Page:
Any day now…

That is what we are telling ourselves anyway. Today, October 26 is one whole day past the official due date, but apparently the baby didn’t get that memo. Or care. All I know is that we are all kinda pacing about and getting a kick out of all the things known to send labor along its merry way.

This is what 40 weeks pregnant looks like.

Among the “tried and true” items to spur labor on include:
Eating French Onion Soup from Outback.
Having sex.
Eating pizza.
Drinking half a glass of red wine.
Going for walks.
Going for a bumpy ride.
Primrose oil.
Castor oil.
Raspberry leaf tea.
Eating pineapple.
Taking a hot bath.
Getting a facial.

Honestly, I think it’s all very coincidental and random and varies so much that there isn’t ONE thing. Whatever it was that someone was doing, at the moment she realized she was in labor, is the thing that worked for HER. Therefore, there are hundreds of things that we hear and read. All of them worked for someone, but none have worked for the someone who is my daughter.

The clock is definitely ticking, especially since I arrived 5 days ago. On Tuesday, in a fit of excitement, I boarded a plane to come be with my girl. She had been having major contractions and we felt certain she was in labor.

Exactly Phoebe!

There’s been plenty to do since my arrival, like helping her with a mountain of laundry, food shopping and cooking, strolling around various stores, and watching Netflix.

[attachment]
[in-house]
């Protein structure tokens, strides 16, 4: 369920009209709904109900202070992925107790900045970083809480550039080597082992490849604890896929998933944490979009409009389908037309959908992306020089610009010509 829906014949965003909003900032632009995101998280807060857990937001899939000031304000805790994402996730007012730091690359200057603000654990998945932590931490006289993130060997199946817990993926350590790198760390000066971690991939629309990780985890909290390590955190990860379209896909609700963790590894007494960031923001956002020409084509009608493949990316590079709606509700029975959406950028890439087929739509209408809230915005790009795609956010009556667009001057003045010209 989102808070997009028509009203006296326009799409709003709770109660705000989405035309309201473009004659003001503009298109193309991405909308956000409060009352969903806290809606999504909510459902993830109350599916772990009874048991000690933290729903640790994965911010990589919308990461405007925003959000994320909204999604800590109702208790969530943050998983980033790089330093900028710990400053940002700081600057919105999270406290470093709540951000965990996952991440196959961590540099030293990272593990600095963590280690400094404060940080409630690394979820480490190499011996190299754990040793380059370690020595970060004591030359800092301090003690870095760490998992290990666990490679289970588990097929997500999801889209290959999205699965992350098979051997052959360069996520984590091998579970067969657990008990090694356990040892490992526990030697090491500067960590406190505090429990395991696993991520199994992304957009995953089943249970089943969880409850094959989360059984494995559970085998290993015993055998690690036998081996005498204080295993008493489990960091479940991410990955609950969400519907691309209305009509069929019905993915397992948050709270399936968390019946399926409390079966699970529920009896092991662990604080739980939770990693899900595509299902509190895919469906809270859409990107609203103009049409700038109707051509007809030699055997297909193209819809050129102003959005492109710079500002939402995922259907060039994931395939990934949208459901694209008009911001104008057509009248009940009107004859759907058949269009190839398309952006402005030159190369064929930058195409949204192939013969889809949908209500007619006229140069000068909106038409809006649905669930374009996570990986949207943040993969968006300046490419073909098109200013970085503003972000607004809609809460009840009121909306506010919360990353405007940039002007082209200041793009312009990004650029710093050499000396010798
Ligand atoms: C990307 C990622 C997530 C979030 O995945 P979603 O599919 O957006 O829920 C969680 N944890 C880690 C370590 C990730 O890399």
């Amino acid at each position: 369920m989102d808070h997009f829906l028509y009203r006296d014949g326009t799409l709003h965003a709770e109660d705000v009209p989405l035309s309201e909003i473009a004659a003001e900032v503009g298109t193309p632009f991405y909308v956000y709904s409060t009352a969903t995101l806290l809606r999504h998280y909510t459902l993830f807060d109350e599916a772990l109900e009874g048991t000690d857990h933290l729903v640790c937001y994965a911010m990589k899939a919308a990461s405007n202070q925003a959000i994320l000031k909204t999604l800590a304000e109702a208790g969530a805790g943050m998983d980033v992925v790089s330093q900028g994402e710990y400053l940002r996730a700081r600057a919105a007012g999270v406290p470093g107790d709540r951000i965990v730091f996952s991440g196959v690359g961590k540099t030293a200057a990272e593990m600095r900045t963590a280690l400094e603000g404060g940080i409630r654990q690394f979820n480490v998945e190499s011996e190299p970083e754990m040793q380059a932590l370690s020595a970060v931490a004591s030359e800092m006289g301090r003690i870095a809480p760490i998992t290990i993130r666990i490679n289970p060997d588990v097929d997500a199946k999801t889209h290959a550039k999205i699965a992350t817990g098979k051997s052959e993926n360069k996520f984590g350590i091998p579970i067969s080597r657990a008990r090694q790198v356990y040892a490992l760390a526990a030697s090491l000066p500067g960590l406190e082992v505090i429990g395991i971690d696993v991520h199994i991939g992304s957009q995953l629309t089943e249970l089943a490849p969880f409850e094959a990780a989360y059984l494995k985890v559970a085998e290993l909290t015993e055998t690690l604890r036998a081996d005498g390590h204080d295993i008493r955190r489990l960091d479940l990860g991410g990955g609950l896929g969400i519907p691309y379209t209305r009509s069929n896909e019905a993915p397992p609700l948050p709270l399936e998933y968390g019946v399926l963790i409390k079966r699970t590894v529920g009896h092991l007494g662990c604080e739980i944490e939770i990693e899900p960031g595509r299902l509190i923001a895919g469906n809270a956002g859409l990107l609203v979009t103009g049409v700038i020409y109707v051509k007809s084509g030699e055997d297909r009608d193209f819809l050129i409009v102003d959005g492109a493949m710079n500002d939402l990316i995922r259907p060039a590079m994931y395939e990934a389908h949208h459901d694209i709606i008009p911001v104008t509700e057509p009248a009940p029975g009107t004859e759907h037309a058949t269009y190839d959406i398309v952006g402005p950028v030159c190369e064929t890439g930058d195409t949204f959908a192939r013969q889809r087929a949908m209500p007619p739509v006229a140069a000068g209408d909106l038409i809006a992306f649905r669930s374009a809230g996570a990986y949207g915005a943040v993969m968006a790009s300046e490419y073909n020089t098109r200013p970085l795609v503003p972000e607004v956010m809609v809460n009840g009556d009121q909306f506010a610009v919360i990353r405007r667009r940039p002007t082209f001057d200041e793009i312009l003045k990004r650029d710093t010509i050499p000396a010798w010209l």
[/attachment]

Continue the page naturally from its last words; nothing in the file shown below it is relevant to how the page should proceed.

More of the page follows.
It’s been great to enjoy some cooler fall weather, and I am NOT missing the 90 degrees that Florida was serving up. There are even some lovely colors to enjoy. And I typically enjoy a trip this way in October just for those very reasons.

But not this trip.

This trip, the baby is supposed to arrive, and I get to be here. Except baby is not cooperating. So we wait patiently. We shop. We see the sights. We rearrange the baby’s wardrobe. We reminisce. And we continue to wait.

What is it about a new baby that keeps us so riveted?

I think it’s hope. Hope for a new life, and a new generation. Kelsey was the first grandchild on both sides of our family, and her child is a first grandchild for her dad and I. He actually arrived the day after me. There’s something very cool about all of us being here in support of this new life we are patiently waiting for.

Not so patiently waiting, if you must know.

It’s like we all get a do-over. As a parent, I was stressed out and overwhelmed and feeling so much pressure to get it right. To raise them right and too avoid looking like an idiot in the process. And THAT was before social media.

But as a JoJo (my grandma name), one generation removed, it’s easier. I can simply love my adult children and the grandchild. Is it a special bonus if I do some laundry or maybe make some soup? Yes it is, and it’s my joy to do it. (Also I live 1000 miles away, so I don’t have to worry about creating some sort of laundry dependency!)

Okay, it wasn’t quite this much…

Any suggestions on how to pass the time? Or how to get labor going? Or how to politely answer all the calls asking if the baby is here yet?